●Each skill represents how well trained a character is in a type of task or activity
●Humans can have ratings between 0 and 5 (each skill begins at zero)
●If you don't have any dots in a skill, you're considered "untrained" in it.
●For most regular tasks, you can try to use a skill even if "untrained", but you get a penalty.
●These are also divided into 3 categories: mental, physical & social.

Spending Points

Like before, the player has to prioritize the three categories: which type of skill will the character be best at, which will be secondary, and which skill group will they be worst at. This does not have to be the same as what you chose for attributes (f.ex. you can be best at physical attributes, and still be worst at physical skills).

Primary Skills: 11 points
Secondary Skills: 7 points
Tertiary Skills: 4 points


You now choose 3 "specialties" for your skills.

A specialty is a sub-field within a skill, a limited area, in which your character is more competent than the rest.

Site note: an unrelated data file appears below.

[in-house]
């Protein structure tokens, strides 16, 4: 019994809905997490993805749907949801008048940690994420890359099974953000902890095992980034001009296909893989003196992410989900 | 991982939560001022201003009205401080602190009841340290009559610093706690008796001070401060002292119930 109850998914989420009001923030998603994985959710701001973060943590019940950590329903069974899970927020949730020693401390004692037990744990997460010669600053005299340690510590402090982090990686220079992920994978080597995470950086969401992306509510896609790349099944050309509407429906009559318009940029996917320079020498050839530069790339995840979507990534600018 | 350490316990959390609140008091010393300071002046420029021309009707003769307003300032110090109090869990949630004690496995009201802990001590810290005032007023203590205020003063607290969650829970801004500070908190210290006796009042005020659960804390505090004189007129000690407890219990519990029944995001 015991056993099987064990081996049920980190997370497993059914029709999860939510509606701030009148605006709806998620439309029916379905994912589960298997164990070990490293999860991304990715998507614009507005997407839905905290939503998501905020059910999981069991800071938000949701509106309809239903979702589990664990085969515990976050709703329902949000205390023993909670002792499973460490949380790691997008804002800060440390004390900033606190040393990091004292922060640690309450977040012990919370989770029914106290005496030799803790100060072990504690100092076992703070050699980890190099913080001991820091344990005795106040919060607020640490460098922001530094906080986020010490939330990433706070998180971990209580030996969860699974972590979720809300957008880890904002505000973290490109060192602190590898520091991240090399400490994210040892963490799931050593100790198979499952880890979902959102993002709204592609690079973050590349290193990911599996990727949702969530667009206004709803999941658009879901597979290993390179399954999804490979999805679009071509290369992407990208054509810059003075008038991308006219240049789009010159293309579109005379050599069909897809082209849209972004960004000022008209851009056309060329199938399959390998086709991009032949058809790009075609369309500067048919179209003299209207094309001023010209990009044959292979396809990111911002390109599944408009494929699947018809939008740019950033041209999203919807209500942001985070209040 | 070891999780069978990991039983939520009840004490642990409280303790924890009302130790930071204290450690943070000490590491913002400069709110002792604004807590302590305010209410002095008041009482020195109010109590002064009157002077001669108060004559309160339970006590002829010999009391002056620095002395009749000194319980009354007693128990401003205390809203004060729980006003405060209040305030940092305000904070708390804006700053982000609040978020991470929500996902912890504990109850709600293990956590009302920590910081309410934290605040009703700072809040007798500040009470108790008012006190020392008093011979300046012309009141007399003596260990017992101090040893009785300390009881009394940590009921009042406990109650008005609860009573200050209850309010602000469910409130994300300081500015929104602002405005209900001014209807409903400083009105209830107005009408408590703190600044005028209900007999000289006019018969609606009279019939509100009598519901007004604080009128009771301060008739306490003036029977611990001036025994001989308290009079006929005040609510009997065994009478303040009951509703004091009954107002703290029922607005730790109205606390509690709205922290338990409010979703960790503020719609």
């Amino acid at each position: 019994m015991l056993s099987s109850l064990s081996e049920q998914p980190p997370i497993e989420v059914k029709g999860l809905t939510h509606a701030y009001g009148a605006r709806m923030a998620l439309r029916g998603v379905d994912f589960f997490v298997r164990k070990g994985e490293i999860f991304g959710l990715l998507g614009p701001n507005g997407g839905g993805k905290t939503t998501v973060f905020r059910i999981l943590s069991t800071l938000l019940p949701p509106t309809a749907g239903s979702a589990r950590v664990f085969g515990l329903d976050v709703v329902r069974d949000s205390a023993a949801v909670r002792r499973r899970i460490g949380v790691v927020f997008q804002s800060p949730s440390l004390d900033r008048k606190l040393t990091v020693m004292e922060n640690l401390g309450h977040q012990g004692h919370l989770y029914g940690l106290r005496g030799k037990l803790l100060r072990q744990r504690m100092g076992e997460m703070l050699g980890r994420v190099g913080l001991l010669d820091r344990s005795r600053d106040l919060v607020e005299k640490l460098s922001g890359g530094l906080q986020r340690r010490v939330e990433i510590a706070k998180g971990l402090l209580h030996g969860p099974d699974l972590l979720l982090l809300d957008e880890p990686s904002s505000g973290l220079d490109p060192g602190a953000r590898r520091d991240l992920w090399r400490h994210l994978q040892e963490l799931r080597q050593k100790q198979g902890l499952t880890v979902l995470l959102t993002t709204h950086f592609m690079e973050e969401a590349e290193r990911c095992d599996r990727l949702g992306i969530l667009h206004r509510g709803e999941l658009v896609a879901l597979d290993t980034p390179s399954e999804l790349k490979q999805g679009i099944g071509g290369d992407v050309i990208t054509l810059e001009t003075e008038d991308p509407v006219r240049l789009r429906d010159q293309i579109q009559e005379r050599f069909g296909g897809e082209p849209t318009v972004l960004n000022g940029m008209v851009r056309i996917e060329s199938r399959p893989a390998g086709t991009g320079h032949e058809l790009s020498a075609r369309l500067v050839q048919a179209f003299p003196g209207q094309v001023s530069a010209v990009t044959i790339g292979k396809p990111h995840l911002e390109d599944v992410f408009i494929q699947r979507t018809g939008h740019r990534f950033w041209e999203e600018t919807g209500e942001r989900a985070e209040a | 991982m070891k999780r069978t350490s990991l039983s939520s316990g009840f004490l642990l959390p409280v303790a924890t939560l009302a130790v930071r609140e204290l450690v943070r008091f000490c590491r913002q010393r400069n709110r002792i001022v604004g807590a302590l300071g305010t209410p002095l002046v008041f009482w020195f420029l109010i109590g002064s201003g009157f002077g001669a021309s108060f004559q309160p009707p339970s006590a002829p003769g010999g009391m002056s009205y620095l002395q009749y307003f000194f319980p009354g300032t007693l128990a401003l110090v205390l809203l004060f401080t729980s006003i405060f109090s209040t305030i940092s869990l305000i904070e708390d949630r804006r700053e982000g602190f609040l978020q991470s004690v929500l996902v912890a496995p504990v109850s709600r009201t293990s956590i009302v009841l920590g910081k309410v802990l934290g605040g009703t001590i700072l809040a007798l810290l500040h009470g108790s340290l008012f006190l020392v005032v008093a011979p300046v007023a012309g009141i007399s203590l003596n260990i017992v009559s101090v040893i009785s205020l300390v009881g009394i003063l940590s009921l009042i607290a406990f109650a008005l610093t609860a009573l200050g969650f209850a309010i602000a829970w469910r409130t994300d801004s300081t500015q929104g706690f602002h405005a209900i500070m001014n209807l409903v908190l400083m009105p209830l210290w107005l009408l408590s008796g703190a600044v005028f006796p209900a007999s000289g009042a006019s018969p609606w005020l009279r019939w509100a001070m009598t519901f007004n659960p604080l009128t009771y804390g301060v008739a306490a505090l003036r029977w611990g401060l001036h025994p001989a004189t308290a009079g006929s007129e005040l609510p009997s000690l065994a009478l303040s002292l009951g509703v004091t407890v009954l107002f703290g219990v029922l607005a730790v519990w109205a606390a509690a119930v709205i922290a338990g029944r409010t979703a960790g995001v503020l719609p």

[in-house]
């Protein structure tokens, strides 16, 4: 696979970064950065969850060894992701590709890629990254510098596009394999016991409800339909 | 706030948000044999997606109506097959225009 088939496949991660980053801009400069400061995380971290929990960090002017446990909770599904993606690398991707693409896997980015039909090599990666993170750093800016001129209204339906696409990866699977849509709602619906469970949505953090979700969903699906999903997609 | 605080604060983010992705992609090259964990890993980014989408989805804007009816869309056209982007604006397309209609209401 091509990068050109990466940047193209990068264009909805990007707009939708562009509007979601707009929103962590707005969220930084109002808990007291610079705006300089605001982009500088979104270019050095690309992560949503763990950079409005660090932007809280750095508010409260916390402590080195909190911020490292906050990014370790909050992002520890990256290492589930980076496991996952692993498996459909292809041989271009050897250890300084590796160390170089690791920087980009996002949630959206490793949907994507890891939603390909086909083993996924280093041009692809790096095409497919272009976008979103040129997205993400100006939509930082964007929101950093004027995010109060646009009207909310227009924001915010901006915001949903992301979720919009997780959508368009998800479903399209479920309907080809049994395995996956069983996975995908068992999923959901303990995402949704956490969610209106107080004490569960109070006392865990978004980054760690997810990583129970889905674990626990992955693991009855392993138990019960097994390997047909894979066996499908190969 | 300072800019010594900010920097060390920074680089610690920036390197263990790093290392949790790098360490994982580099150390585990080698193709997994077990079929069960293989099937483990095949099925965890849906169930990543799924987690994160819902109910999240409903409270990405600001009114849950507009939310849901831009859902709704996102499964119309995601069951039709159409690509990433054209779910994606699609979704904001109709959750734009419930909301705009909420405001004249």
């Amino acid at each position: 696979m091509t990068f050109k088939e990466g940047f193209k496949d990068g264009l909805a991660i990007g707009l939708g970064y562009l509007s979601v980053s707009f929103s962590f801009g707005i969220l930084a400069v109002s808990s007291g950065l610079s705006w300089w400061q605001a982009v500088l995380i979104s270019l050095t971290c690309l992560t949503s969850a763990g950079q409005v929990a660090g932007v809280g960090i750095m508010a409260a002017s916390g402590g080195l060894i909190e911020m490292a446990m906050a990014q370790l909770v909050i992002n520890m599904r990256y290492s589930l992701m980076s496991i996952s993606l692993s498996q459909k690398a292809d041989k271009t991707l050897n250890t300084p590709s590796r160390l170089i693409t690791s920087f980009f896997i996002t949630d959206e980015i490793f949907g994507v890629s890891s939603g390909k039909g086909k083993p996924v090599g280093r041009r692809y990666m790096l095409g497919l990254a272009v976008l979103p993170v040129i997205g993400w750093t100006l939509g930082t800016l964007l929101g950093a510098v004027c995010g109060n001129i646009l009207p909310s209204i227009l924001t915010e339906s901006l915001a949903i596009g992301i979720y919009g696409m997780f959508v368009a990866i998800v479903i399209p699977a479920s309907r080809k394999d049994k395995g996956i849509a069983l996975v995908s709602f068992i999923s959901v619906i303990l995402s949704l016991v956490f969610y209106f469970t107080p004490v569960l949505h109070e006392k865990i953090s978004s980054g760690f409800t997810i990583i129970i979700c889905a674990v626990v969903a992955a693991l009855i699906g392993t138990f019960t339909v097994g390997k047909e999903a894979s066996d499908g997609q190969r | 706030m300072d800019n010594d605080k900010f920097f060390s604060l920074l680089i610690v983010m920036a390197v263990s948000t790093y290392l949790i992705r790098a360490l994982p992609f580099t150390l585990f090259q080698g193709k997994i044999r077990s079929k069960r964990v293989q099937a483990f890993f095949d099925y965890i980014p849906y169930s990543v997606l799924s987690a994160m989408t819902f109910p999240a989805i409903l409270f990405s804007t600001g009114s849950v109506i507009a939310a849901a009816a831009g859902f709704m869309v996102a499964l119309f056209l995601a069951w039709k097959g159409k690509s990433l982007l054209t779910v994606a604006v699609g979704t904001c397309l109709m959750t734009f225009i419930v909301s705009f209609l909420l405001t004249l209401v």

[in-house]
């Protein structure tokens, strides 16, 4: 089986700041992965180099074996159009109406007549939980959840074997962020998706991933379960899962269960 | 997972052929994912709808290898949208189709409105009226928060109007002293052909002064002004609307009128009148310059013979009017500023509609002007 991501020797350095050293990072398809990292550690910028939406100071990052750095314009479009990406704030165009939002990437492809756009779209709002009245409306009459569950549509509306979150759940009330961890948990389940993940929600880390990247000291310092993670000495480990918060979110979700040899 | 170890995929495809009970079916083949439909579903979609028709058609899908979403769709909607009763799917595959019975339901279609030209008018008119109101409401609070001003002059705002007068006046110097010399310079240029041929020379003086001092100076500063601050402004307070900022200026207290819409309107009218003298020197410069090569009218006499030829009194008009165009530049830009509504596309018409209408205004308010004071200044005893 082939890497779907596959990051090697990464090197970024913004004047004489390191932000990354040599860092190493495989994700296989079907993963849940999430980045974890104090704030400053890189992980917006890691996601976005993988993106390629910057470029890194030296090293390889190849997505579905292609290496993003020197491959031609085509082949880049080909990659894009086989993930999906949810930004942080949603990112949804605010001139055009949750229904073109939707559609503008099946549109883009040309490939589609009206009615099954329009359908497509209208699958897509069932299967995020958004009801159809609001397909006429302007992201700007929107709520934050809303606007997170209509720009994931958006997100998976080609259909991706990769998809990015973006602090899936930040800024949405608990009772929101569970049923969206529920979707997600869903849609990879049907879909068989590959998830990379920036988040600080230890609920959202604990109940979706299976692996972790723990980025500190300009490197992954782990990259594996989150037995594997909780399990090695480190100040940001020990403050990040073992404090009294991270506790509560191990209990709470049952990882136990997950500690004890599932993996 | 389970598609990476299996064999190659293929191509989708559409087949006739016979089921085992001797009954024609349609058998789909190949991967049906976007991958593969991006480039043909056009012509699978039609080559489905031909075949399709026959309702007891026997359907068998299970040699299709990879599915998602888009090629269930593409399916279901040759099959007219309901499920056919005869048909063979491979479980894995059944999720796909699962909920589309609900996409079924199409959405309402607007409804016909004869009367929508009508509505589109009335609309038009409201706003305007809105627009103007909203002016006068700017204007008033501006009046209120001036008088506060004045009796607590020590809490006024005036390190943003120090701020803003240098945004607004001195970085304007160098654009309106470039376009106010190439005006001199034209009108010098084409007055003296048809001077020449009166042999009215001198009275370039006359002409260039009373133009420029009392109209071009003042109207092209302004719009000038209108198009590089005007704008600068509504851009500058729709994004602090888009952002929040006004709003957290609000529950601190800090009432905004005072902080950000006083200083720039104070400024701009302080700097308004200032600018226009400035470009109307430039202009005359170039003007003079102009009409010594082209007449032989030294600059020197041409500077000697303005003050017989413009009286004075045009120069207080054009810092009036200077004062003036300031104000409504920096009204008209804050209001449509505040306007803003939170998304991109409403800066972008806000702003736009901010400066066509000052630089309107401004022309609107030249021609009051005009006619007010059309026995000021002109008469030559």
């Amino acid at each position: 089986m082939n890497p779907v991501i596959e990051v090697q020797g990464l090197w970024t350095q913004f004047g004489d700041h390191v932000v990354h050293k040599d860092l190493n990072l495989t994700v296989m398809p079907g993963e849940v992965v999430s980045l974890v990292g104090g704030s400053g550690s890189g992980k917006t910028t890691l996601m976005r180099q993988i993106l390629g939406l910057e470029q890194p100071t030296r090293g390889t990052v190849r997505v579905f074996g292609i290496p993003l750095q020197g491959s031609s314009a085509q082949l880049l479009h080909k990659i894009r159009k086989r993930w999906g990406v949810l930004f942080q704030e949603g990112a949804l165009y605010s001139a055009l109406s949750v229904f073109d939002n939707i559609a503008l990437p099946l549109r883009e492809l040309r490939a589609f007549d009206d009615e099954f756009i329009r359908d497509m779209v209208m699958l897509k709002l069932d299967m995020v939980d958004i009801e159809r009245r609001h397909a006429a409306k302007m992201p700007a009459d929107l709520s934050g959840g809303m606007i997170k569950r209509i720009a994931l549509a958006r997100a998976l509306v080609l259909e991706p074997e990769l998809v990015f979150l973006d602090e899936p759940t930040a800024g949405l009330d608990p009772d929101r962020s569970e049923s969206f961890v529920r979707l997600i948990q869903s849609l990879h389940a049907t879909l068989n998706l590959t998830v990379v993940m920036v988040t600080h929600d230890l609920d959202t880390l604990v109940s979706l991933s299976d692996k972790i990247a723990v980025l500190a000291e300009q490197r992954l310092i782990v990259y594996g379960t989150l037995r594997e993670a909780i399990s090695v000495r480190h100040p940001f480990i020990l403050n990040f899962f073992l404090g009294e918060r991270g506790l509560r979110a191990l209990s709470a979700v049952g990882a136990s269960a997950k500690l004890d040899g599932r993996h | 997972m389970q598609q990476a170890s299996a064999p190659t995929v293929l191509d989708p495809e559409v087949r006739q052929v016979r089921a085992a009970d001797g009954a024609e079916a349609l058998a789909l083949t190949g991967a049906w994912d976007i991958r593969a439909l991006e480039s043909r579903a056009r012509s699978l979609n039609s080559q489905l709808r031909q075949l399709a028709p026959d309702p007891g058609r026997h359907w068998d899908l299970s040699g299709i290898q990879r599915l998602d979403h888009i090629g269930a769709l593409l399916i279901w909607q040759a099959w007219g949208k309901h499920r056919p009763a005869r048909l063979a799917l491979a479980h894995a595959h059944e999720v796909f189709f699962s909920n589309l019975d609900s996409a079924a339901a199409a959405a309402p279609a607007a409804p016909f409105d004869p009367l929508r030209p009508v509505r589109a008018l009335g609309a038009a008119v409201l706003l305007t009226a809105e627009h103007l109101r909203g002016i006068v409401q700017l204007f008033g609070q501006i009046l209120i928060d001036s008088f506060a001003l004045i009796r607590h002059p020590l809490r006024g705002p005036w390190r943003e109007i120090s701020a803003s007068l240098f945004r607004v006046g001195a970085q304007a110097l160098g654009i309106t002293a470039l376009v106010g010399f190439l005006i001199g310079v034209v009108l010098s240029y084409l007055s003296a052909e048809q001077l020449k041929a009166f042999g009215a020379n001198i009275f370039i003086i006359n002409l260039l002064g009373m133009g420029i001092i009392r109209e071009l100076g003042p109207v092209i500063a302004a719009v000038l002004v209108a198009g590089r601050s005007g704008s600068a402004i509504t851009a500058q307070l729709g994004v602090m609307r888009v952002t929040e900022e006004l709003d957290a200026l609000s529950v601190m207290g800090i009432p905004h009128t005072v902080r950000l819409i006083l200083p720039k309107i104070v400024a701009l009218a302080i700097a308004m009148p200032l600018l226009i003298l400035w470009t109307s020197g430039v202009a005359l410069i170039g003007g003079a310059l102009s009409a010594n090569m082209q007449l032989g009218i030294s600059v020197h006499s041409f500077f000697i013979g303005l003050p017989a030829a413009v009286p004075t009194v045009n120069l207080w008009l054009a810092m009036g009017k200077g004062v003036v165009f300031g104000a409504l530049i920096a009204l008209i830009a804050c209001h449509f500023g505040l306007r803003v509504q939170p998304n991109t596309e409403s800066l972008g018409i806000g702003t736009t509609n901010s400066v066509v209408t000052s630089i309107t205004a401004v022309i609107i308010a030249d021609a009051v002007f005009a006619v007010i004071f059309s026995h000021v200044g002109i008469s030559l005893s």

When making a dice roll for a task that falls within a Specialty you have, your skill rating is considered to be 1 dot higher, giving you +1 more dice to roll.

It is hard to give specific rules for what is an acceptable specialty and what isn't, beyond "it can't be too wide and it shouldn't be too limited". The corebook has several example for each skill, as do the pregen-characters posted by the GM team on this site. These can be used as guidelines and inspiration, but remember that the listed specialties are only examples, and not a "complete list of all the specialties".

4) Merits

You have 7 points to spend on merits.

As mentioned on the Houserules page, we will not be using the Merits listed in the corebook, but the updated list found here.